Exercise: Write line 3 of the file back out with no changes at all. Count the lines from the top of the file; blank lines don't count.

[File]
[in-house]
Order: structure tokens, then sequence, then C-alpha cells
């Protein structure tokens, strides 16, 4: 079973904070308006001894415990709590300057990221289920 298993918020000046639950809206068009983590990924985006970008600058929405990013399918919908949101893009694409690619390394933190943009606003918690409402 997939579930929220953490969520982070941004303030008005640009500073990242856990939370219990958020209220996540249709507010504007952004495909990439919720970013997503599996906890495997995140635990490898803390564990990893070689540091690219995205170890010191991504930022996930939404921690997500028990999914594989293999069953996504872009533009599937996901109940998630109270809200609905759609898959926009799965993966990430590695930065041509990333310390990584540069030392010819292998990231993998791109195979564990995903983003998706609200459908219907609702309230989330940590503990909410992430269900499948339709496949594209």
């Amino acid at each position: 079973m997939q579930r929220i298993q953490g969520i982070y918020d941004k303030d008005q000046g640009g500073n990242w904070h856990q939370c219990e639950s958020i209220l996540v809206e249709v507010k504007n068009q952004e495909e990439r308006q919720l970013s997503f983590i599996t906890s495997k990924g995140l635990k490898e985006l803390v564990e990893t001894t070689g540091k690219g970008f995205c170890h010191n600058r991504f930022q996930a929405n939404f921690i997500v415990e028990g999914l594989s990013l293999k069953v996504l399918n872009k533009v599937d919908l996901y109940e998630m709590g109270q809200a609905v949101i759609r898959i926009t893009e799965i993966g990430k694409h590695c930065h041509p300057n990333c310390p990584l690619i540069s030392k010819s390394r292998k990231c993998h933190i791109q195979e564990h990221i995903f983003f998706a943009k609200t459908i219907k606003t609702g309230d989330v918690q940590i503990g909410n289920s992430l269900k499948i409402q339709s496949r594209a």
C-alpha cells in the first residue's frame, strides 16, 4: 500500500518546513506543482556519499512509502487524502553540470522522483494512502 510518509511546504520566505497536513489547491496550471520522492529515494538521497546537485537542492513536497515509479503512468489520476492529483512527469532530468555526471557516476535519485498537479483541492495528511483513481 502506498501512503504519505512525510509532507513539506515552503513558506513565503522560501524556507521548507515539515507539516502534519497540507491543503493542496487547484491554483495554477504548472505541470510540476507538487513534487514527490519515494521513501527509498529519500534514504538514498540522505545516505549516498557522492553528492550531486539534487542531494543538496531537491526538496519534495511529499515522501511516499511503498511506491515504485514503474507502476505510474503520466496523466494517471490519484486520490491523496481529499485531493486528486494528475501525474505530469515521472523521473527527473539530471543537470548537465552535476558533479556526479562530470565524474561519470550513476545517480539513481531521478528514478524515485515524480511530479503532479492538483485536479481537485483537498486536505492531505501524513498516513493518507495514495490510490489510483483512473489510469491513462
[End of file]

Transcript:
């Protein structure tokens, strides 16, 4: 079973904070308006001894415990709590300057990221289920 298993918020000046639950809206068009983590990924985006970008600058929405990013399918919908949101893009694409690619390394933190943009606003918690409402 997939579930929220953490969520982070941004303030008005640009500073990242856990939370219990958020209220996540249709507010504007952004495909990439919720970013997503599996906890495997995140635990490898803390564990990893070689540091690219995205170890010191991504930022996930939404921690997500028990999914594989293999069953996504872009533009599937996901109940998630109270809200609905759609898959926009799965993966990430590695930065041509990333310390990584540069030392010819292998990231993998791109195979564990995903983003998706609200459908219907609702309230989330940590503990909410992430269900499948339709496949594209």